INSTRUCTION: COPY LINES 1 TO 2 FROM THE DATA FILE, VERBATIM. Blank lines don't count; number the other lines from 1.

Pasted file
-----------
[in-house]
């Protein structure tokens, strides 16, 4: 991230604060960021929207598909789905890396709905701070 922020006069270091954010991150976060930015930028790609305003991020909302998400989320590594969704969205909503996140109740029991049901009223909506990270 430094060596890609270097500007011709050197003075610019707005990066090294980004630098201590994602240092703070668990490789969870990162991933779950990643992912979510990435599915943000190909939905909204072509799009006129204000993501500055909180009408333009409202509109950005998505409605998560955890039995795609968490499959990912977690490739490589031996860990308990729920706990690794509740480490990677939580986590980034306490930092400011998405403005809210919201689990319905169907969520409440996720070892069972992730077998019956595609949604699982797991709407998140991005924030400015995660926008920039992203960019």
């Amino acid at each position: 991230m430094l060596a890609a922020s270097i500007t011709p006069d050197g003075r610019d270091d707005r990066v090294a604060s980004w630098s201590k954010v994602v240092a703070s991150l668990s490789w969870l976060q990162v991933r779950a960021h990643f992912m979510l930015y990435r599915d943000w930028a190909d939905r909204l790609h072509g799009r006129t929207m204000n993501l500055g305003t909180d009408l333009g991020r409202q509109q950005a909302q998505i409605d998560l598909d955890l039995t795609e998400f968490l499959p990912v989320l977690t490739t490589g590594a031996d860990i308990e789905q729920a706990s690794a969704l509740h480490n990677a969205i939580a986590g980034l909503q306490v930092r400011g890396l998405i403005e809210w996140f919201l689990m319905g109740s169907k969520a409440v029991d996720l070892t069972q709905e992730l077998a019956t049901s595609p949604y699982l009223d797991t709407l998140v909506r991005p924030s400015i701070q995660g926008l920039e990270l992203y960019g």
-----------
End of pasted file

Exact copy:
[in-house]
């Protein structure tokens, strides 16, 4: 991230604060960021929207598909789905890396709905701070 922020006069270091954010991150976060930015930028790609305003991020909302998400989320590594969704969205909503996140109740029991049901009223909506990270 430094060596890609270097500007011709050197003075610019707005990066090294980004630098201590994602240092703070668990490789969870990162991933779950990643992912979510990435599915943000190909939905909204072509799009006129204000993501500055909180009408333009409202509109950005998505409605998560955890039995795609968490499959990912977690490739490589031996860990308990729920706990690794509740480490990677939580986590980034306490930092400011998405403005809210919201689990319905169907969520409440996720070892069972992730077998019956595609949604699982797991709407998140991005924030400015995660926008920039992203960019």